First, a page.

Speaking of all the experiences leading up this: What's been the most surreal moment for you this past year? In terms of that realization of, I dunno, “Man, we're not just in Gruene anymore”?
I think stepping onstage with Sheryl Crow was probably the most surreal. Because it was probably the most nervous I've ever been. And that seemed very real; I mean, it was surreal, but also, “This is fucking happening, man.” You know, you're onstage, and being asked to sing with a future Rock & Roll Hall of Famer. It was kind of like this crashing moment of leaving my world and entering into a world that I'd seen on TV. You know what I mean?
Yeah. I can see where that might be more of a career leap for you than, say, the first time you sang with Willie Nelson. He was no doubt a bigger influence on you, but he was always …
He was a much bigger influence, and a huge hero of mine. But he's from my world, you know? He's close. Whereas, I remember when Sheryl's The Globe Sessions came out, and it just seemed like another world, like something that was unreachable.
Do you get starstruck in those situations?
Well, that's probably as close to being starstruck as I get. It's not about the stardom I guess; for that moment, it was just about the largeness of it. It felt like I was crashing into something. I wasn't nervous because I was meeting Sheryl Crow.
How do you rate your performance that first time you sang with her?
That's the other thing man. I feel like, in my head, those are the moments that surprise me and add to my arsenal of personal strength, I guess. It's doing something that you think you can't do, and then you jump in and do and you come out the other side unscathed. I don't know exactly how it was, but I know that I sang on pitch and didn't forget the words, you know what I mean? It was just one of those things where you go, “All right man, holy shit, here we go …”
She sings with you on “Hold On” on the new record. Do you ever listen back to that and still get a tingle of, “Wow, that's Sheryl Crow singing on my record. How'd that happen?”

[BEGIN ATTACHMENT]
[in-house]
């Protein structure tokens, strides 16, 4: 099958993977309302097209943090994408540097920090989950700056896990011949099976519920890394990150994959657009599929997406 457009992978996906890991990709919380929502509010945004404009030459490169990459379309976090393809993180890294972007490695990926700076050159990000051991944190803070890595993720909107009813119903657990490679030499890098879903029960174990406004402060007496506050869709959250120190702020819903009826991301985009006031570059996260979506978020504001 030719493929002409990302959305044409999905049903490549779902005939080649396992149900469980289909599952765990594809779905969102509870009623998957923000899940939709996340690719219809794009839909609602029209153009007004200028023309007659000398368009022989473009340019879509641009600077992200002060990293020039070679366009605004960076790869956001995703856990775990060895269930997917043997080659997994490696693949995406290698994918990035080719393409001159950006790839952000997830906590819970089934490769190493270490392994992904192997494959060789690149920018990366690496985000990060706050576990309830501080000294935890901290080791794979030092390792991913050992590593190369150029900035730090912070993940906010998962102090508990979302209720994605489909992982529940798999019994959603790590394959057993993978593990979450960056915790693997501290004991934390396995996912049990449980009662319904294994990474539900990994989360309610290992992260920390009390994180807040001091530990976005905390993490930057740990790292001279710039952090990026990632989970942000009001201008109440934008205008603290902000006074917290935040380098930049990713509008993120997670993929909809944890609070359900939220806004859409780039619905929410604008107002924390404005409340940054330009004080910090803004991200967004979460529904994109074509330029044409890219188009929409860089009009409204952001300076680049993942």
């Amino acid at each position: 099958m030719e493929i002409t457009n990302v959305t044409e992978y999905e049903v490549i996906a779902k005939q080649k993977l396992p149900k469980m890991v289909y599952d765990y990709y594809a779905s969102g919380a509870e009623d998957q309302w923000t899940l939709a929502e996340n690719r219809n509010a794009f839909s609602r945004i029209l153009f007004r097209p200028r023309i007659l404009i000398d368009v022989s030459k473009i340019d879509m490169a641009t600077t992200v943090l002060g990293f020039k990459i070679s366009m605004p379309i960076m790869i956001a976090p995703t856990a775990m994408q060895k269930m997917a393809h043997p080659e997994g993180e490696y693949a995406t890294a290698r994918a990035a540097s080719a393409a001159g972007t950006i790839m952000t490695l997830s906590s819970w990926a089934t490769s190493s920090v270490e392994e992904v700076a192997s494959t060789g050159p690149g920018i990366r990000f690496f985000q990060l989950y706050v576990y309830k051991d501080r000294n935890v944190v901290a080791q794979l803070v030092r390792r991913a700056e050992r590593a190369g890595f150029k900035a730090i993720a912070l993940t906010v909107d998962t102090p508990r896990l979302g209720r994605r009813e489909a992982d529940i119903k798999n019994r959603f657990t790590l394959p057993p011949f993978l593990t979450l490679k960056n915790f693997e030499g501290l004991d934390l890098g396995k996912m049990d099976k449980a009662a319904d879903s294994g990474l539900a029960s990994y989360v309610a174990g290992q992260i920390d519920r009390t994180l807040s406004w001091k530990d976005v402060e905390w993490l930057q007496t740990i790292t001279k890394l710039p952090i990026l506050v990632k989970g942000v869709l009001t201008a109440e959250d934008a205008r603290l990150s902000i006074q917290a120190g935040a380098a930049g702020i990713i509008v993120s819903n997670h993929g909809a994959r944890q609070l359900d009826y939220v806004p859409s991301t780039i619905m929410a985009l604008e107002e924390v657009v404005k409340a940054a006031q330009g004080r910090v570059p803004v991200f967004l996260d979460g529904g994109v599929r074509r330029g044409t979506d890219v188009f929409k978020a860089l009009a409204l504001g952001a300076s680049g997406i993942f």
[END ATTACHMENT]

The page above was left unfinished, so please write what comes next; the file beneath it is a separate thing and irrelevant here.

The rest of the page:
[ Laughs ] Yeah. It's funny man. She called me after she sang on it, and she said, “Oh my God, that was great. Thanks for letting me sing on your track, I can't wait for you to hear it.” And I was like, “Thank you .” We had a 10-minute conversation. And about a half hour later I was sitting on the back of the bus, and it hit me: “Holy shit, Sheryl Crow just called me to say how great my song was that she just got done singing on!” So I actually texted her and said, “Hey Sheryl, I might have forgotten to mention this when we were on the phone a little while ago, but … Sheryl fucking Crow just sang on my record!” I think she got a pretty good kick out of that.
This is it
out on March 27th, 2007
Sheryl is featured on track #2 "Hold On"
Tuesday February 26
[VIDEO + PICS] SELF PHOTO SHOOT - MARCH 2007
Sheryl Crow, going strong
In the March issue of SELF, Sheryl Crow explains why, despite her battle with cancer and the end to her engagement, she's happier than ever before. Here, read her full interview with SELF senior staff writer Erin Bried (this is the fourth time they've sat down together!), and get ready to be inspired. For more from Sheryl Crow, check out her video and go behind the scenes at the cover shoot in our blog, SELF Celeb Scoop. And for updated news, tour dates, and ringtones from her new album, visit SherylCrow.com.
SELF: When this issue hits newsstands, it will be the one-year anniversary of your cancer diagnosis.
Sheryl Crow: Yeah.
Knowing what you know now, what advice would you give yourself?
I'd give myself a lot of advice. I'd tell myself not to be so hard on myself, to try to put myself at the top of my list instead of down in the lower ranks, and to give my desires the attention they deserve.